Even the critically-savaged Bad Grandpa generated $100 million at the box office. He has balanced these with smaller films like Slow Learners, Most Likely to Murder, and more.
Through it all, he’s never lost his love for strange and even uncomfortable humor. He will “do things that might offend people,” like his controversial speech at the Shorty Awards and his work with Funny or Die, most notably, the time he joined Ozeri and others for a bit where they live-streamed a fifty-hour marathon of watching every episode of Entourage in a row.
It has not been a linear or predictable career path by any means.
We want artists to take chances, to challenge themselves and the audience, but we also understand when they decide to do that network sitcom gig that could make them a billionaire.
Regardless of whether its a wacky comedy or worldwide blockbuster, Adam Pally is always sure to imbue it with his “goofy charm.”
Perhaps surprisingly for a comic actor, Pally has become an unlikely style icon. His looks have been analyzed and praised by GQ time and time again. It’s difficult to define his look, but it’s a combination of upscale streetwear and relaxed professional, influenced equally by the worlds of hip-hop and fashion (and the intersection of the two).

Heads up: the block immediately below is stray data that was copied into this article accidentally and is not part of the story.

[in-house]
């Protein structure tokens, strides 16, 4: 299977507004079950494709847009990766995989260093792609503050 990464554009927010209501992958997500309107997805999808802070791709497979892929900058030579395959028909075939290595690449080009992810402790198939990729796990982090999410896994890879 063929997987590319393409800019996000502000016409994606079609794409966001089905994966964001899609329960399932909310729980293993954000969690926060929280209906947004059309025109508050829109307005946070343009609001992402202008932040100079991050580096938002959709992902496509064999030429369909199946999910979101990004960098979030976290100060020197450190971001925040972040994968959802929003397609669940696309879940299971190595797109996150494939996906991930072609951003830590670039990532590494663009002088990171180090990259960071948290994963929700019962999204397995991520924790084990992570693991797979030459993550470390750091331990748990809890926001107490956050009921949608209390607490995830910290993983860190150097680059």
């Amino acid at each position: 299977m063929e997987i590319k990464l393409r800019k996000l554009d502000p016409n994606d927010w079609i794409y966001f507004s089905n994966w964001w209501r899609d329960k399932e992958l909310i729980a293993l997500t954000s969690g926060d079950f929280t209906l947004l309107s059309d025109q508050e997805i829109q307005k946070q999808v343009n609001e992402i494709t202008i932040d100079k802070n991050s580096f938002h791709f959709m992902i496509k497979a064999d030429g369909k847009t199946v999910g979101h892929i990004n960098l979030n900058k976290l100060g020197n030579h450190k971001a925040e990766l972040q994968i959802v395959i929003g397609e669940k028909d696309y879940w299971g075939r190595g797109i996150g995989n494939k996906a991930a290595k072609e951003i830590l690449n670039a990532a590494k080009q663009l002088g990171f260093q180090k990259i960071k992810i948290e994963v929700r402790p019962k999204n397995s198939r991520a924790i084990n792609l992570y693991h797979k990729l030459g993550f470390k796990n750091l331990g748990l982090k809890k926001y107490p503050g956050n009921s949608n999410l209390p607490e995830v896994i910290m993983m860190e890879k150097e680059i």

A peak into his closet shows beautiful threads from Supreme, Brain Dead, Fear of God, Kith, and much more. A known sneakerhead that likes to wear classic Jordans to interviews, he also gave the sitcom dad a style makeover.
Pally once described his “sweet spot” as “showing up on The Tonight Show wearing BAPE and a Cuban link chain when [you’re] 55,” so we can all look forward to that in fifteen years.
Legendary Talk Show Guest
Speaking of late, Adam Pally’s talk show appearances are legendary and we are lucky that we are able to savor and watch them over and over thanks to the magic of YouTube.
For his first appearance on Conan in 2012, he wanted to make a good impression, so he wore a black tuxedo. Naturally, he did not want to disappoint the next time he was on, so he wore a different costume, this time dressing up as a Buckingham Palace Beefeater. From there, he dressed up every time, the outfits becoming more ridiculous with each subsequent appearance:
- a combination of Abraham Lincoln and The Mask
- Fat Batman (a/k/a “Fatman”)